Secretary of State Hillary Clinton reassured Egypt's new Islamist president on Monday that the United States would forge ahead with plans to expand economic assistance despite anti-American protests that cast new shadows over US engagement with the region.
Clinton met Egyptian President Mohamed Morsy in New York, where both are attending this week's UN General Assembly meeting, and reinforced the Obama administration's continued commitment to provide both military and economic aid for Cairo, a senior State Department official said.
"What he heard from the secretary is that she is committed to following through on what she has said we will do," the official said following the 45-minute meeting.
US officials said earlier this month they were close to a deal with Egypt's new government for US$1 billion in debt relief to help Cairo shore up its ailing economy in the aftermath of its pro-democracy revolution, which ousted autocratic President Hosni Mubarak.
The aid package had languished during Egypt's 18 months of political turmoil and progress appeared to reflect a cautious easing of US suspicions about Morsy, who was elected in June.
Egypt was among the countries swept by violent anti-American protests over an anti-Islam video made in California, and some US lawmakers have raised questions about the future of US assistance to the region, particularly given sharp budget constraints at home.
The senior official said Clinton, who has personally lobbied lawmakers to keep US aid to Egypt and other Arab countries on track, believed these concerns had been laid to rest.
"Of course we understand that there may be [member of Congress] who have questioned [the aid], but there is strong bipartisan support for Egypt being a democratic success because it's in our national security interest that that occur," the official said.
The United States was a close ally of Egypt under Mubarak and gives $1.3 billion in military aid a year to Egypt plus other assistance
No Obama meeting planned
Morsy will use his New York trip to appear at former President Bill Clinton's annual philanthropic summit but has no plans to meet US President Barack Obama, who is forgoing individual meetings with world leaders during his own brief stop at the United Nations on Tuesday.
In his talks with Clinton, Morsy outlined his government's plans to enact economic reforms as part of a broader push to win a $4.8 billion loan package from the International Monetary Fund, which the United States supports, the official said.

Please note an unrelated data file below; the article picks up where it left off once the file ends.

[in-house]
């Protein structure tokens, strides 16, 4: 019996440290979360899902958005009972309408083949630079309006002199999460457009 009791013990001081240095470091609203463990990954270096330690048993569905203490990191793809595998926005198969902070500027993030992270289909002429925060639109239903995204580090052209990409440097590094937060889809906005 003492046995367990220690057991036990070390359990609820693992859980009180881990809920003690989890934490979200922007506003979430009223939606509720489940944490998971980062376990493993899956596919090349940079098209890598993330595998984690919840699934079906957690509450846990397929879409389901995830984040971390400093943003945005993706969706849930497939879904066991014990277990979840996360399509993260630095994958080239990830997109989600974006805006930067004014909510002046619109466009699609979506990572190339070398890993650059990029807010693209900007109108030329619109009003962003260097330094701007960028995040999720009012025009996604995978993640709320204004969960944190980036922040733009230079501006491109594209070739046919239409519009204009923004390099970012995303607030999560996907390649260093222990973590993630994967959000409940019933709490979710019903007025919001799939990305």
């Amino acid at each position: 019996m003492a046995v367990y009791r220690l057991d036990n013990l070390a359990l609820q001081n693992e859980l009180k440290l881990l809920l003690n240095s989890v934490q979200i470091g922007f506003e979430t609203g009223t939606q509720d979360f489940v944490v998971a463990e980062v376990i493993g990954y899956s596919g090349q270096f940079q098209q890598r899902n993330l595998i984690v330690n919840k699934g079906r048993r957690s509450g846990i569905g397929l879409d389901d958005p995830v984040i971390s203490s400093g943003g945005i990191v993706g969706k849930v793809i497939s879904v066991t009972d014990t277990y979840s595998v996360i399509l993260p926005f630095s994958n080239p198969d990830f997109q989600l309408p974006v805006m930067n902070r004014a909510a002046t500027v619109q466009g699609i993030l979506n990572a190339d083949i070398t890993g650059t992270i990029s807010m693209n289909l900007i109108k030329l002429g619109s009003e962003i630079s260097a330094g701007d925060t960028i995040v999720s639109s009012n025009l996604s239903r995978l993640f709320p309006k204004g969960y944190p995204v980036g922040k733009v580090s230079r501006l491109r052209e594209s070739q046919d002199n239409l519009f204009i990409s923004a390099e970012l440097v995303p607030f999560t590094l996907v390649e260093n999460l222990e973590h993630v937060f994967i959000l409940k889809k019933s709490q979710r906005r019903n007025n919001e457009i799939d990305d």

"The Egyptians have a lot of tough road in front of them to take the budget reforms that will be necessary and to do it in a way that helps them to move their democratic process forward," the official said.
Clinton and Morsy also discussed security issues, including a rising militant threat in the Sinai Peninsula, a region critical to relations with neighboring Israel.
The US official said Clinton and Morsy also touched on the issue of Iran but indicated the United States would be slow to support Morsy's proposal that Iran, Egypt, Turkey and Saudi Arabia form a new group to try to find a solution to the violence in Syria.
"The Egyptians themselves would say that it's a new initiative and no one is sure whether it is going to head toward an end point or not," the official said. "We always have concerns when Iran is engaged."
Obama's rival in the US presidential race, Republican Mitt Romney, called for a tougher line with Egypt after protesters scaled the Cairo compound wall and tore down the US flag in one of series of protests that also saw the US Consulate attacked in the Libyan city of Benghazi, killing the US ambassador and three other Americans.
Obama created doubts this month when he told a Spanish-language television network that the United States considered the new Islamist government neither an ally nor an enemy.
The US official said Clinton's meeting with the Egyptian leader was relaxed and warm and waved away suggestions that the president's "ally" comment reflected broader uncertainty in the relationship.
"We've moved past that," the official said.